Some co-occurring disorders may not show any symptoms, which is why diagnoses vary from person to person. Generally, these symptoms will also depend on the type of substance they abuse, as well as the length of time they have been abusing these substances and severity of the underlying disorder. This is also one of the main reasons why you must watch out for the signs and symptoms and to seek medical help immediately. Among these symptoms include the following:
- There is sudden change of behavior in general.
- The individual has difficulty managing simple tasks and daily responsibilities.
- Suddenly avoiding social events or activities that they once enjoyed doing.
- They have delusional thinking and problems understanding.
- Neglecting their health and hygiene. They are usually seen as unkempt.
- Does not want to comply with treatment or seek one.
- They have suicidal thoughts and behaviors.
- Cannot handle their finances properly.
- Displays impulsive and erratic behaviors.
- Does not perform well in school or at work.
Finding the Right Program for Co-Occurring Disorders
Some people become addicted and develop these mental health disorders while others already have an underlying mental health disorder before they became addicted to substances. Knowing which condition manifested first is necessary to find a treatment plan tailored to meet the needs of both conditions simultaneously, rather than treating both separately. So how can you find such a program then?
First of all, you must make sure that the program you choose is licensed and accredited. Know if the treatment methods they use are backed up by research and the aftercare program should be able to prevent patients from relapsing. In addition to that, make sure also to see if the program has experience with the particular mental health issue you or someone you know have.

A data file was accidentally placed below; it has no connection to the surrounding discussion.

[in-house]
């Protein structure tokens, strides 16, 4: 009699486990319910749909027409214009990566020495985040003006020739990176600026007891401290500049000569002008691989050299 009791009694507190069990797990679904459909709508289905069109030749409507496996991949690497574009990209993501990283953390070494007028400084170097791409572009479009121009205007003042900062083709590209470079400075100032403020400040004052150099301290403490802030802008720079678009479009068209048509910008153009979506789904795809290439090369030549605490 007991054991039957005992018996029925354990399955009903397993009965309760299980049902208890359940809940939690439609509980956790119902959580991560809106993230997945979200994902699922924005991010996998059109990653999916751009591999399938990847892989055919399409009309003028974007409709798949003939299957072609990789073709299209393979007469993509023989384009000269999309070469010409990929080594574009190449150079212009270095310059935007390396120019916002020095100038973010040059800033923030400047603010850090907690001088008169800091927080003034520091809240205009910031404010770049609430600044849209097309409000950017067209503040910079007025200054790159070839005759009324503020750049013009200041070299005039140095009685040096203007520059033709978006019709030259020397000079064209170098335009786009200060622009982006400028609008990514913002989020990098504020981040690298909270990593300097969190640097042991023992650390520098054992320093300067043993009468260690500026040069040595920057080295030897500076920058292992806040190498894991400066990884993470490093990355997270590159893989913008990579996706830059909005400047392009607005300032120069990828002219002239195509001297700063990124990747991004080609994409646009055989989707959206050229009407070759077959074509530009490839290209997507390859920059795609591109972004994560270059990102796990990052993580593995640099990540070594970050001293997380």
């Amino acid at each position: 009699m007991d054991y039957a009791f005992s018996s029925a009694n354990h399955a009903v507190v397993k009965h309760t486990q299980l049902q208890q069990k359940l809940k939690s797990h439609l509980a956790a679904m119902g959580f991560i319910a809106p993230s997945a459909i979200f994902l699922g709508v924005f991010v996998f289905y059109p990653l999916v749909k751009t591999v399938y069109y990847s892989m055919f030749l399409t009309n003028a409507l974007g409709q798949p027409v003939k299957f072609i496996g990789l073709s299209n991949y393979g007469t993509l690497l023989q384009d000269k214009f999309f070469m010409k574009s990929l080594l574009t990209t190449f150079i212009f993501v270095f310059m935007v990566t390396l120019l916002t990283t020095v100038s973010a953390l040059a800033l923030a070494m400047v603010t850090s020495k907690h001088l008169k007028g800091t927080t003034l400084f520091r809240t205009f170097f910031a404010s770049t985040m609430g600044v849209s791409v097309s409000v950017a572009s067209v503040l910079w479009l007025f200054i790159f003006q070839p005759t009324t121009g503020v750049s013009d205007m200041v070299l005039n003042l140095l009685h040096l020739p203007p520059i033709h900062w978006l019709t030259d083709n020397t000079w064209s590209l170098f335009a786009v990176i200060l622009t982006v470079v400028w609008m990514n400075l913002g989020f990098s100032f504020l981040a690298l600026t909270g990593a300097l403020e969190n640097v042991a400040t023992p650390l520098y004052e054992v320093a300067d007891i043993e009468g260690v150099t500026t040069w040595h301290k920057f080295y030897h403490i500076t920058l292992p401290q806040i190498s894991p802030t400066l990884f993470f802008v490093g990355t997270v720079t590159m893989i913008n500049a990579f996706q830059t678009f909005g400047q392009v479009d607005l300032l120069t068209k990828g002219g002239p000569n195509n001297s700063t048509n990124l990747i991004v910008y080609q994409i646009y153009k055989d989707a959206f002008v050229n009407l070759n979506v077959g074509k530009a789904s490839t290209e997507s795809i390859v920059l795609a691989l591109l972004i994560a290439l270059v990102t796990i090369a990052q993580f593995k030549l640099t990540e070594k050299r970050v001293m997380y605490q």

There are plenty of approaches to choose from, but among the basics that you should look into must be the following:
- The treatment should address both the substance abuse and the mental health disorder problem at hand.
- You must share in the decision-making process and must be included in setting goals and strategies for the change you need to accomplish.
- The program must include basic education about the disorder you have and related problems involved in it.
- They must teach healthy coping skills and strategies to help minimize substance abuse.
- They must also teach you how to strengthen relationships, beat any challenges and cope with everyday stressors.
Dealing with substance abuse and co-occurring mental health issues is like double jeopardy. If you don’t seek help right away, it could mean death for you or your loved ones. If you know anyone who is going through this or if you are going through the same issue then you must remember to:
Make sure you have the emotional support you need to cope or talk to someone you trust about what you are going through.
You must also set boundaries and be realistic about the amount of care you can provide. Set limits on yourself or your loved ones who are going through the same issue. This way, you will prevent the disorder from taking over your lives.
Do educate yourself and learn all you can about mental health disorders and substance abuse treatment programs. The more you know, the more you will understand what you are going through and the better you can provide support for their recovery.
Be extra patient because recovering from this condition does not happen overnight. Relapse is common and the road to recovery is a long process. Always remember to support each other as you work towards recovery. Over time, you can get through it and once again take control of your life.